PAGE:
Although it may be a little late to market with the Subaru XV, the manufacturer has been making crossovers since before they were fashionable. Its original, the Legacy Outback, came along in 1995 and proved to be a big commercial success for the company.

Now in its fourth generation, the Legacy has 220mm of ground clearance, exactly the same as the XV’s. The Impreza-based Forester, launched in 1997, is a closer relation of the XV, although its estate-only body style gives it more of a utilitarian flavour.

And so the Subaru XV is a crossover for people who don’t like crossovers. Although Subaru’s UK distributor, IM Group, would be delighted to replicate the market success of Nissan’s niche-defining Qashqai.

2016 Geneva Motorshow update: Next generation Subaru XV concept revealed

The XV, however, is a car that’s almost the mirror image of the Nissan: a proper compact off-roader with full-time four-wheel drive and some serious ground clearance, but one that looks like a fairly ordinary hatchback from the wheel arches up.

It’s remarkable that it has taken so long for a manufacturer so heavily invested in all-wheel drive to come up with a car like the XV when bigger and less outdoorsy brands considered it a no-brainer in the early part of the previous decade.

But does the idea of an extra-rugged, all-paw hatchback on stilts make sense in the real world? Is the Subaru XV a vehicle concept with enough mass-market appeal?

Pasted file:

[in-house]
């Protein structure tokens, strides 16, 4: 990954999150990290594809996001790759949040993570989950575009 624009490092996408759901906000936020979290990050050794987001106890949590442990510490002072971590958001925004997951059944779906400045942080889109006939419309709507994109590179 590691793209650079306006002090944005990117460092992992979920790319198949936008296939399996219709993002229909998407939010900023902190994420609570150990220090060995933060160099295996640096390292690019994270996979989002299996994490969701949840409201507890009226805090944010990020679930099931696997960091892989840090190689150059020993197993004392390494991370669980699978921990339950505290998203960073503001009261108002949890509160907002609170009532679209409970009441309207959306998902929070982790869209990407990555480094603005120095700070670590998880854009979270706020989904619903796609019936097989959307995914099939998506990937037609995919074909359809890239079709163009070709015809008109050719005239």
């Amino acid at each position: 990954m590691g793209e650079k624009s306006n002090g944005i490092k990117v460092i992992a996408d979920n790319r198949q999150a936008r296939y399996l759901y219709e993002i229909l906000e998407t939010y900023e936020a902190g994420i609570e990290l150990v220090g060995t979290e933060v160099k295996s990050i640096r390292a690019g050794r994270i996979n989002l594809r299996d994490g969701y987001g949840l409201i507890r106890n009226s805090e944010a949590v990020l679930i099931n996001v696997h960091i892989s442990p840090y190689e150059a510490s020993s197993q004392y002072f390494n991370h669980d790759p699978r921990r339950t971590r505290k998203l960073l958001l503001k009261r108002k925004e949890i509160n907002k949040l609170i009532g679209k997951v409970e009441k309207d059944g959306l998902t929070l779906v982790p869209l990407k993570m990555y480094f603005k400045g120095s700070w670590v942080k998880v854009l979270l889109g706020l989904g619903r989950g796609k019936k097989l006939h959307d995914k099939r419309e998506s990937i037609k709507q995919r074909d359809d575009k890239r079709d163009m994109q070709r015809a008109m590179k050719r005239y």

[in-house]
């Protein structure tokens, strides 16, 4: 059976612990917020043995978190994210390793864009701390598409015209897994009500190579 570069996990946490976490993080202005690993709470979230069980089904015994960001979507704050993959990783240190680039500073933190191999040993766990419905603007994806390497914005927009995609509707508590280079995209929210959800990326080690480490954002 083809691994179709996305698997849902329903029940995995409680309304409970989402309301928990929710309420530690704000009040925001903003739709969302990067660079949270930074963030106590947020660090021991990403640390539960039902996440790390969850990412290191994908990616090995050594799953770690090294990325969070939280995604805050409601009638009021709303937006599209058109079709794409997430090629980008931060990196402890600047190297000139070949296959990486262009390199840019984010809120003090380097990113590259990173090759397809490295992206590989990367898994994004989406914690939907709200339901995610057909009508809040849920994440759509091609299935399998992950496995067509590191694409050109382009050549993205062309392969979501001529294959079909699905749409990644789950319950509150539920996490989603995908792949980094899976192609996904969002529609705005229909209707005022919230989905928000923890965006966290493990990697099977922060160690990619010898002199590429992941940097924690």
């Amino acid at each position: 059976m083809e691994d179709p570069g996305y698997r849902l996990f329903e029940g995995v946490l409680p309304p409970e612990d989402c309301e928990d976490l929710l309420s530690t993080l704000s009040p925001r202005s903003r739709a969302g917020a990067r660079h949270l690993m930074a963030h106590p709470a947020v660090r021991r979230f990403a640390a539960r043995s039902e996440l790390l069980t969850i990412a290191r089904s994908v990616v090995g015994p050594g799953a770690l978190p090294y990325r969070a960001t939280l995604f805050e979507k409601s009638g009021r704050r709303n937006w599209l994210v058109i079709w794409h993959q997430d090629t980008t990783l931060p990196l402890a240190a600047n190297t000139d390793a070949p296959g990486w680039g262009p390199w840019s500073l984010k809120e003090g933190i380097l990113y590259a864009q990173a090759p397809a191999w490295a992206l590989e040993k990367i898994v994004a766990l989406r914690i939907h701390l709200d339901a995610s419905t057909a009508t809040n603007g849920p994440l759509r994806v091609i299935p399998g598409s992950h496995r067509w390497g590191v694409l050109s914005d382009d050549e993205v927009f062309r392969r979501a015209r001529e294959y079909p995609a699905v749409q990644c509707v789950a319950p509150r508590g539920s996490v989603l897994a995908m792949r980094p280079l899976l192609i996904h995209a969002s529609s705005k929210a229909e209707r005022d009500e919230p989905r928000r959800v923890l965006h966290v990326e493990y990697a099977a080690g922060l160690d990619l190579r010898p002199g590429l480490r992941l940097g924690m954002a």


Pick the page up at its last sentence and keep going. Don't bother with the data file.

Or is this another of the bit-part players that we’ve grown used to from the Japanese brand over the years?

Top 5 Mid-size execs

First drives

Find an Autocar car review

Explore the Subaru range

Driven this week

  • Citroën C4 Grand Picasso
    First Drive
    26 August 2016
    The Citroën Grand C4 Picasso gets tweaked styling, improved tech and new personalisation options to keep it ahead of rivals
  • Car review
    26 August 2016
    Wolfsburg celebrates the GTI’s 40th with its most extreme version yet
  • Kia Optima Sportwagon
    First Drive
    25 August 2016
    New Kia estate looks the part, has good space and handles tidily, but its engine's flexibility and refinement let it down
  •  Kia Optima PHEV
    First Drive
    25 August 2016
    Plug-in hybrid Optima is a practical, tax-efficient PHEV that undercuts rivals and fulfils its main remit well, but keen drivers need not apply
  • Lamborghini Huracán LP610-4 Spyder
    First Drive
    24 August 2016
    Awful driving position aside, drop-top Huracán handles UK roads well. It's more dynamically rounded than its rangemates, but lacks rivals' handling bite